SACRAMENTO, Calif.--(BUSINESS WIRE)--The California Nurses Association (CNA), which represents thousands of health care workers who have been on the frontlines of the coronavirus pandemic and bore witness to the medical, humanitarian and economic havoc wreaked by the virus, today endorsed Prop. 21.
Describing it as a “much-needed state initiative on rent control designed to give local municipalities greater control to address California's housing affordability crisis within their own communities,” this endorsement is another representation of who is backing Prop. 21 and why it is such a vital initiative.
IN CASE YOU MISSED IT:
California Nurses Association Endorses Prop. 21
Registered nurses say state initiative would help keep families in their homes and help stave off thousands of evictions of at-risk Californians during global pandemic.
The California Nurses Association (CNA) announced today it is endorsing Proposition 21, a much-needed state initiative on rent control that restores the decision-making process on whether (or not) to allow or enact rent control measures to local jurisdictions, communities, and local elected officials.
Currently, the Costa-Hawkins Rental Housing Act—which passed by just one vote in 1995—is a one-size, fits-all state law that restricts rent control throughout California, while freezing rent control laws that had already been enacted by the time the law passed.
“One of the most profound impacts on the public health is housing insecurity,” said Zenei Cortez, RN, president of National Nurses United. “Millions of Californians who are rent-burdened are forced to make painful choices between paying the rent or paying for prescription drugs and medical services. They are one paycheck away from living on the streets, where the public health challenges are even more severe. Adverse physical and mental health problems, including lung diseases, bronchitis, pneumonia, malnutrition, skin infections, and the threat of COVID-19 infection, given the increased difficulty of social distancing, become greater threats. The unhoused, especially women and children, also face increased trauma from physical assault and rape.”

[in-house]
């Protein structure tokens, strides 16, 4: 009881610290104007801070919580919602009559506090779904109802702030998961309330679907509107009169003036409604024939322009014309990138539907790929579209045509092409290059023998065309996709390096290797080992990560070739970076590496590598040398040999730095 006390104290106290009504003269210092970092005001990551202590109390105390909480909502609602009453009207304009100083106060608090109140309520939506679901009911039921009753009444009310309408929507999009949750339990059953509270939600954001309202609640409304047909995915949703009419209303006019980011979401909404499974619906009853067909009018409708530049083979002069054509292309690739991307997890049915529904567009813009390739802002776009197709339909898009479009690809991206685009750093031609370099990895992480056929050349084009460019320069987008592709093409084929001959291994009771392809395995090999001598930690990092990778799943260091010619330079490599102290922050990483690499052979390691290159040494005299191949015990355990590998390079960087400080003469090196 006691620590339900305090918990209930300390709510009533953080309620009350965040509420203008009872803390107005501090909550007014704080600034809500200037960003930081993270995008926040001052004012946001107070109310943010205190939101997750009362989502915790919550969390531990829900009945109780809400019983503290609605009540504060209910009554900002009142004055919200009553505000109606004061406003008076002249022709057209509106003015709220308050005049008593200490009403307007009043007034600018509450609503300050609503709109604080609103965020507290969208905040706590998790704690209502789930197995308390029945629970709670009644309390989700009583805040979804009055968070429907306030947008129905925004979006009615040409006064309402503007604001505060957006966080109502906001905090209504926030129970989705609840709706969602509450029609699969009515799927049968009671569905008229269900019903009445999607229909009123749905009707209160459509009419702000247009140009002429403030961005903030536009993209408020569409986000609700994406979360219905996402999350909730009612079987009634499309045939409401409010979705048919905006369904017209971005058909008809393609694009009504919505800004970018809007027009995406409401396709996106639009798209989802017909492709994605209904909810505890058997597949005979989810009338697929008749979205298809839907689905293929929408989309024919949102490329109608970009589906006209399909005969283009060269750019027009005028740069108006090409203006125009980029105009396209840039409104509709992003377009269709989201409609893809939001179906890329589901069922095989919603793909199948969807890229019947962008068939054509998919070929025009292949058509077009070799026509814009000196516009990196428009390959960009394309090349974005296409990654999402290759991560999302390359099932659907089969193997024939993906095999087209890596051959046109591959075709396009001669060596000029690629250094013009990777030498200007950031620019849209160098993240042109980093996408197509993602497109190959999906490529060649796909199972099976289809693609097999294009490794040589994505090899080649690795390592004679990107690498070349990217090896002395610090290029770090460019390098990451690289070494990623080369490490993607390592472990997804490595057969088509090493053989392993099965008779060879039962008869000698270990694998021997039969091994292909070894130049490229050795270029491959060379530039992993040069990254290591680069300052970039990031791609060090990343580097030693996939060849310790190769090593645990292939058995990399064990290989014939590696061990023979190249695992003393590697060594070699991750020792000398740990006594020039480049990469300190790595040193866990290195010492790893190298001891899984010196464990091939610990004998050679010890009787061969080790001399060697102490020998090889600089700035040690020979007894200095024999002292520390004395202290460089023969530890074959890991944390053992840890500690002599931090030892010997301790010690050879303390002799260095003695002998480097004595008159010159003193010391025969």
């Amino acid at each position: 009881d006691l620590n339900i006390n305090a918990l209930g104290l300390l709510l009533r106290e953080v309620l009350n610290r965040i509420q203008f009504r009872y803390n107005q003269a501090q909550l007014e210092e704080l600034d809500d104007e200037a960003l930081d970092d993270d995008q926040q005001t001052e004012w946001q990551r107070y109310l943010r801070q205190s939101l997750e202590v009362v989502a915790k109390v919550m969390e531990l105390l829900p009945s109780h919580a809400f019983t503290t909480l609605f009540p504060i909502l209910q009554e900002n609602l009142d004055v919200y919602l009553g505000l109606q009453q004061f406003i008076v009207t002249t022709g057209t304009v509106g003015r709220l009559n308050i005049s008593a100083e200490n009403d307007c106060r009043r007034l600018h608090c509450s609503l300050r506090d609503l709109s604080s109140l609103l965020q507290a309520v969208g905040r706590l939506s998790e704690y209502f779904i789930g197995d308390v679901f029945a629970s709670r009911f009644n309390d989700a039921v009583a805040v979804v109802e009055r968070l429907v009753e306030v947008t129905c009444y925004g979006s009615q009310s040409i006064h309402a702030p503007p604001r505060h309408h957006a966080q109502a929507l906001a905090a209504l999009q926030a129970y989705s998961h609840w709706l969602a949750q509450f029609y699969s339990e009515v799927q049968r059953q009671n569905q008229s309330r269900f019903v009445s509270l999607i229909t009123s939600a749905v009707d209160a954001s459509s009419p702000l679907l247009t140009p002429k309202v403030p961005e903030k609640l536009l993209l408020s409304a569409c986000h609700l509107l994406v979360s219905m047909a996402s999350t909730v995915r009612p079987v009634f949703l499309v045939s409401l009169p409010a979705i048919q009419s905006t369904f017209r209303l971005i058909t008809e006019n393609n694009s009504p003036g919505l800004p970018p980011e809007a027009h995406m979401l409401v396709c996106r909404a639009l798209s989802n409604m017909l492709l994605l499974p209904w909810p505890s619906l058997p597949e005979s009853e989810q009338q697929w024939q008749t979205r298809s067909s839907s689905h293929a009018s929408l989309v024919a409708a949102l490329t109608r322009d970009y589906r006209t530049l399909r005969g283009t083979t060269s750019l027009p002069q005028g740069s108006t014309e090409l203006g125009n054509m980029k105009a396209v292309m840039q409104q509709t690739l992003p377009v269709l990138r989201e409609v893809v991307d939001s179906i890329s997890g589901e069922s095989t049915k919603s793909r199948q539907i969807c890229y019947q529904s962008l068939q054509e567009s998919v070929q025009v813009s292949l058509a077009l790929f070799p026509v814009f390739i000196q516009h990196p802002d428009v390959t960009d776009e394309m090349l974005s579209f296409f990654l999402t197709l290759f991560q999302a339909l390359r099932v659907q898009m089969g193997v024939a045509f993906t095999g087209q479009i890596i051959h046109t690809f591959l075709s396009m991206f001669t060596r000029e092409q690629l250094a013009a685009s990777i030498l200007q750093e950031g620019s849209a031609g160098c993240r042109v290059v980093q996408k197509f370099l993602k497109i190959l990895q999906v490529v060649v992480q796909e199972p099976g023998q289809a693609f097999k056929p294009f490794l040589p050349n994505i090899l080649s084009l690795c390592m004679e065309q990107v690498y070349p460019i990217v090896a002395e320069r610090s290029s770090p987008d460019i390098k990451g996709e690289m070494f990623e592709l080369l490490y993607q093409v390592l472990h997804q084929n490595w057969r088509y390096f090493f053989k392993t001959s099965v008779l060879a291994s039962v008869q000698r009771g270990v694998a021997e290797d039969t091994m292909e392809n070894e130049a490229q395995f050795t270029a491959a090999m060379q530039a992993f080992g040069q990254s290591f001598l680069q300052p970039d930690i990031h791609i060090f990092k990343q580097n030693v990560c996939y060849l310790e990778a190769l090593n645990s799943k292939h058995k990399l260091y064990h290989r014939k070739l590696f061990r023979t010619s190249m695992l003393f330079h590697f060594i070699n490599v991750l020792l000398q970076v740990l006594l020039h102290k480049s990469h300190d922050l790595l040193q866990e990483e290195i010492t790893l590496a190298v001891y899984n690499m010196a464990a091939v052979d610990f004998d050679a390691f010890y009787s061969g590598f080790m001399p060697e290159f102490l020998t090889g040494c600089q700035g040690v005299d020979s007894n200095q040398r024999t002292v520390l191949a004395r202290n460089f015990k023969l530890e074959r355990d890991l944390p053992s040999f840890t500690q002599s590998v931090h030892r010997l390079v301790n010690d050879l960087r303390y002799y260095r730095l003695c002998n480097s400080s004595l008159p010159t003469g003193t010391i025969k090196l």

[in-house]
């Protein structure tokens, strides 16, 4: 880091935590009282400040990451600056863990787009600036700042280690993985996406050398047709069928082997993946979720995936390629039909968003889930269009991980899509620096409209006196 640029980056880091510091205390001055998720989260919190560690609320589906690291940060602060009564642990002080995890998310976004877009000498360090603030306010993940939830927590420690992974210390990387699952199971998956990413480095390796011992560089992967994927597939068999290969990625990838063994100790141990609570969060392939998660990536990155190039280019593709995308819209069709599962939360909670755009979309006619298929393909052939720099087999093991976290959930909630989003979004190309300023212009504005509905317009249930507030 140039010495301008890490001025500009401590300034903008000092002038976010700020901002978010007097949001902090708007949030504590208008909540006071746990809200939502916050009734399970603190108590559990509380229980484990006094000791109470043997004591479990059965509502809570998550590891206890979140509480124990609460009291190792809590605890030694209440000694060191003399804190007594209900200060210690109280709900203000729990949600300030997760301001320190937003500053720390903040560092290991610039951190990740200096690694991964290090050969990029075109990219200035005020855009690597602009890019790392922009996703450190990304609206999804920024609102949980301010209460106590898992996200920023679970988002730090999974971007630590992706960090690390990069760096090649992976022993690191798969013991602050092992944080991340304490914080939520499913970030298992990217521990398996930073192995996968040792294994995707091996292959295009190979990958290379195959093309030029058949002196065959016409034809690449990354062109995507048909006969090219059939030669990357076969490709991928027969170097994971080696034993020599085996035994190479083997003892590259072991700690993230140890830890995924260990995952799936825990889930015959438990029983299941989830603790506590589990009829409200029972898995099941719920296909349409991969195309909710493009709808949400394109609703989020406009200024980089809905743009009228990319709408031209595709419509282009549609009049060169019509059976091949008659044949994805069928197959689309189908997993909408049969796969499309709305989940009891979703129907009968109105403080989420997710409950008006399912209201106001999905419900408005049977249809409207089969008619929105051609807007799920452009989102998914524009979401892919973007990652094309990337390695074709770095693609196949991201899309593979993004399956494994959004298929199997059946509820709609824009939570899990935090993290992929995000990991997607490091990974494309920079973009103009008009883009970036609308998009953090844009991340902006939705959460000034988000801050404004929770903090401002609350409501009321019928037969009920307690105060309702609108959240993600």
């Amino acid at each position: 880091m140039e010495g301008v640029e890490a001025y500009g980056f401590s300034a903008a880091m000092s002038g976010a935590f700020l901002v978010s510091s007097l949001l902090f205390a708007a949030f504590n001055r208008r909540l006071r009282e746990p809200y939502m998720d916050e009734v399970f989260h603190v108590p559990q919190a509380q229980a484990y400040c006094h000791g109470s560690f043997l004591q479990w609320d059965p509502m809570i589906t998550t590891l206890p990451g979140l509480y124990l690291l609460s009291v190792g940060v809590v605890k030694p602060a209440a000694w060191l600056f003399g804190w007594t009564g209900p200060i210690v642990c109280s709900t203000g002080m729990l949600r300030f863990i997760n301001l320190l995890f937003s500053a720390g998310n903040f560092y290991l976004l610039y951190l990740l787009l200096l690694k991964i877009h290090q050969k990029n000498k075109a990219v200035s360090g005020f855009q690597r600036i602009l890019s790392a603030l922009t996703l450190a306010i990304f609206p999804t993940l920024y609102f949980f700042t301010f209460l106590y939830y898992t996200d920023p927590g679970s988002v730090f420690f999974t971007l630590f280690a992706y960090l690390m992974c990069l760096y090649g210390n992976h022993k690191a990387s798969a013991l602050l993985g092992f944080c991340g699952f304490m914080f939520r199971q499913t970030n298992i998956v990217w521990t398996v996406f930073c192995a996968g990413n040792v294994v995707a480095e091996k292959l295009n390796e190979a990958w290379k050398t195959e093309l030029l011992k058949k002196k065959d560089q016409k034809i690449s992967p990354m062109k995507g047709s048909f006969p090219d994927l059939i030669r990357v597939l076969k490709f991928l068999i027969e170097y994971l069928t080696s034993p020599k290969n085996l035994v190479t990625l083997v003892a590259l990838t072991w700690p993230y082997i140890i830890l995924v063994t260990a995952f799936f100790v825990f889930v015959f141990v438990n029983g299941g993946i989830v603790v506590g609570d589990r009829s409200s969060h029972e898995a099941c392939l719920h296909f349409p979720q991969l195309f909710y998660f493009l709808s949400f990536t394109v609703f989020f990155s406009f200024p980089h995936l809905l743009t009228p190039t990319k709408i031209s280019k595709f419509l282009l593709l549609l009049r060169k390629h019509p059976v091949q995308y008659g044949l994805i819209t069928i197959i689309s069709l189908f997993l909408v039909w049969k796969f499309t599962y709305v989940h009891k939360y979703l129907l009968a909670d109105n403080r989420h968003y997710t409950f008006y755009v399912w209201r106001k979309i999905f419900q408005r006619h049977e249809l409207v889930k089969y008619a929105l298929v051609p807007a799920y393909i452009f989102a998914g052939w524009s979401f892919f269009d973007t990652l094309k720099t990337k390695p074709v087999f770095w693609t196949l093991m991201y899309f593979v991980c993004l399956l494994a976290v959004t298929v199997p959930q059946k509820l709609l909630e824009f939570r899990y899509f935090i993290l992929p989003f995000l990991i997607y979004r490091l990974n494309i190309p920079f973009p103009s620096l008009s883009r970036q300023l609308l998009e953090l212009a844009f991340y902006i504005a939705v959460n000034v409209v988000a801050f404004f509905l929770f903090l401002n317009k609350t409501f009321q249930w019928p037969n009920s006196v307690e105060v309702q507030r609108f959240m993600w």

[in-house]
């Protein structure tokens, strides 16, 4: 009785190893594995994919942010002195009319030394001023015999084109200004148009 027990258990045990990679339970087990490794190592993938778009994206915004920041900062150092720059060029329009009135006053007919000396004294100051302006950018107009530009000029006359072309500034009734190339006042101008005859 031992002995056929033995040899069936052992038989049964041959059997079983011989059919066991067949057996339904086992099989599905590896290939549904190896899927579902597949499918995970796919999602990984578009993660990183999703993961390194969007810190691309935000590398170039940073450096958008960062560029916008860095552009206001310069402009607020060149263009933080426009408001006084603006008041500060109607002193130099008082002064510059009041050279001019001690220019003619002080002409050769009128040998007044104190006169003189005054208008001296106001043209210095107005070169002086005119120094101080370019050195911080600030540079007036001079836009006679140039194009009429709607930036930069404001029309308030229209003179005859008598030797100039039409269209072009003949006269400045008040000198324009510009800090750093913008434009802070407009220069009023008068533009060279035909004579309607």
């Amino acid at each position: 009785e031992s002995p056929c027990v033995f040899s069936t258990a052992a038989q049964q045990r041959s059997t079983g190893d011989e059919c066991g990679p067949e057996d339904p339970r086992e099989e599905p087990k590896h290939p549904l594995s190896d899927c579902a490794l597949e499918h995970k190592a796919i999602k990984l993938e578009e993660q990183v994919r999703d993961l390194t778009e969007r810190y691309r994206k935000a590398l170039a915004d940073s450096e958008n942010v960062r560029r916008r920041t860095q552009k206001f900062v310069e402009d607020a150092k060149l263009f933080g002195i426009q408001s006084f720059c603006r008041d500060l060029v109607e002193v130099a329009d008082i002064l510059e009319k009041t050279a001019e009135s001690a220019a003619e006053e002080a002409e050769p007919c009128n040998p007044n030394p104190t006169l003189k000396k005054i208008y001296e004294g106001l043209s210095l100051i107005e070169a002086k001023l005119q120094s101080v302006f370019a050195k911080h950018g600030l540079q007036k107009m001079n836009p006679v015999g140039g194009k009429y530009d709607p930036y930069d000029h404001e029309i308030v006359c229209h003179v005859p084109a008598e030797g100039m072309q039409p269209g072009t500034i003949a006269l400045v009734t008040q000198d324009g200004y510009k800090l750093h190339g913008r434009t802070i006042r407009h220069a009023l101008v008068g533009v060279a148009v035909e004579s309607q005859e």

Key Facts on Rent Burdened Tenants and the Impact of Housing Stability on Health
- Half of California renters are cost-burdened, meaning that at least one-third of their income goes to housing expenses; that means they have little other money to divide among other necessities like medication, nutritious food, and internet access for school and work from home.
- Affordability and stability of housing indirectly impact health; factors like fear of eviction, rising housing costs, and frequent moving cause high stress and take priority over other pressing health needs.
When passed, Proposition 21 will remove current state law restrictions, giving cities and counties the power to implement and expand rent control policies that limit how much rents can increase each year. It would allow local communities to:
- Expand rent control to more buildings while exempting newly constructed buildings.
- Exempt Single-Family homeowners who own up to two homes.
- Allow limits on rent increases when a new renter moves in.
“CNA is proud to endorse Proposition 21,” added Cortez. “Evictions and homelessness disproportionally affect Black and brown people, and COVID-19 has only exacerbated this problem by creating more layoffs, which leads to financial and housing instability. Communities of color simply cannot make the rent. BIPOC communities are more likely because of various structural racist policies to have a low wage job that cannot be performed at home. Prop 21 is critical to ensuring that these communities are provided the rent affordability that they and their families so desperately deserve.”
 Rodriguez, Zeize. CalEnvironScreen 3.0: Update to the California Communities Environmental Health Screening Tool. January 2017. Available online: https://oehha.ca.gov/media/downloads/calenviroscreen/report/ces3report.pdf#page=135
 Hernandez, PhD, et al. Housing as a Social Determinant of Health. Leveraging the Social Determinants to Build a Culture of Health: June 1-2, 2016. Available online: https://healthequity.globalpolicysolutions.org/wp-content/uploads/2016/12/Housing2.pdf